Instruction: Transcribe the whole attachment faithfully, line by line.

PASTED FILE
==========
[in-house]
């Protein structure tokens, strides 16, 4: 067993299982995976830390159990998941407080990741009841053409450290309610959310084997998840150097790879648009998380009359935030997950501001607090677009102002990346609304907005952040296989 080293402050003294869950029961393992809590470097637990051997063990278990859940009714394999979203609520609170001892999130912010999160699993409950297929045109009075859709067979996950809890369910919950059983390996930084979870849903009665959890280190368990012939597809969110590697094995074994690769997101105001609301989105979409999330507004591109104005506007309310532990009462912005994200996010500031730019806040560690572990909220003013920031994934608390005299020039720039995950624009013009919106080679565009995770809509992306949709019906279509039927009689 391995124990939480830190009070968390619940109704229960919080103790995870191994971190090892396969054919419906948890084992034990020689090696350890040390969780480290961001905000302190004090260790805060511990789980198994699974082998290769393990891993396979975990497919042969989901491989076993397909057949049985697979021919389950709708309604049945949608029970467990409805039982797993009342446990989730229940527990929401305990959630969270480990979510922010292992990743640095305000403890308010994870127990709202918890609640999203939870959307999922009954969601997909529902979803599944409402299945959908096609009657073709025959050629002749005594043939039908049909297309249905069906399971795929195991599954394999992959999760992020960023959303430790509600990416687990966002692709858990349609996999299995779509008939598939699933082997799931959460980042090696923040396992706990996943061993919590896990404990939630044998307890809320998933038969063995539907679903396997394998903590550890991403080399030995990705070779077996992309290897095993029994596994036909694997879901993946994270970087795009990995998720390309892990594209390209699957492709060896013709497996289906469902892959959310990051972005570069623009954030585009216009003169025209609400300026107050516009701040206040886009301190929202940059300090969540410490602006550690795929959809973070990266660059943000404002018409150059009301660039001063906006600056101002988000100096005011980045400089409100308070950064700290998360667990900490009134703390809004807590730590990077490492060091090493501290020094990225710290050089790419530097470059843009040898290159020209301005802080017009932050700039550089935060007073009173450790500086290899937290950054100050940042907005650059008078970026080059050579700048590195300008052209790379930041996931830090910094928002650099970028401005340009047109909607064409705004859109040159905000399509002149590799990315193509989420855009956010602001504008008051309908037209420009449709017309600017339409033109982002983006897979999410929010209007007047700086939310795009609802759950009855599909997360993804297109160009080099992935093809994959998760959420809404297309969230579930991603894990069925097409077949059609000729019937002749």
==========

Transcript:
[in-house]
């Protein structure tokens, strides 16, 4: 067993299982995976830390159990998941407080990741009841053409450290309610959310084997998840150097790879648009998380009359935030997950501001607090677009102002990346609304907005952040296989 080293402050003294869950029961393992809590470097637990051997063990278990859940009714394999979203609520609170001892999130912010999160699993409950297929045109009075859709067979996950809890369910919950059983390996930084979870849903009665959890280190368990012939597809969110590697094995074994690769997101105001609301989105979409999330507004591109104005506007309310532990009462912005994200996010500031730019806040560690572990909220003013920031994934608390005299020039720039995950624009013009919106080679565009995770809509992306949709019906279509039927009689 391995124990939480830190009070968390619940109704229960919080103790995870191994971190090892396969054919419906948890084992034990020689090696350890040390969780480290961001905000302190004090260790805060511990789980198994699974082998290769393990891993396979975990497919042969989901491989076993397909057949049985697979021919389950709708309604049945949608029970467990409805039982797993009342446990989730229940527990929401305990959630969270480990979510922010292992990743640095305000403890308010994870127990709202918890609640999203939870959307999922009954969601997909529902979803599944409402299945959908096609009657073709025959050629002749005594043939039908049909297309249905069906399971795929195991599954394999992959999760992020960023959303430790509600990416687990966002692709858990349609996999299995779509008939598939699933082997799931959460980042090696923040396992706990996943061993919590896990404990939630044998307890809320998933038969063995539907679903396997394998903590550890991403080399030995990705070779077996992309290897095993029994596994036909694997879901993946994270970087795009990995998720390309892990594209390209699957492709060896013709497996289906469902892959959310990051972005570069623009954030585009216009003169025209609400300026107050516009701040206040886009301190929202940059300090969540410490602006550690795929959809973070990266660059943000404002018409150059009301660039001063906006600056101002988000100096005011980045400089409100308070950064700290998360667990900490009134703390809004807590730590990077490492060091090493501290020094990225710290050089790419530097470059843009040898290159020209301005802080017009932050700039550089935060007073009173450790500086290899937290950054100050940042907005650059008078970026080059050579700048590195300008052209790379930041996931830090910094928002650099970028401005340009047109909607064409705004859109040159905000399509002149590799990315193509989420855009956010602001504008008051309908037209420009449709017309600017339409033109982002983006897979999410929010209007007047700086939310795009609802759950009855599909997360993804297109160009080099992935093809994959998760959420809404297309969230579930991603894990069925097409077949059609000729019937002749």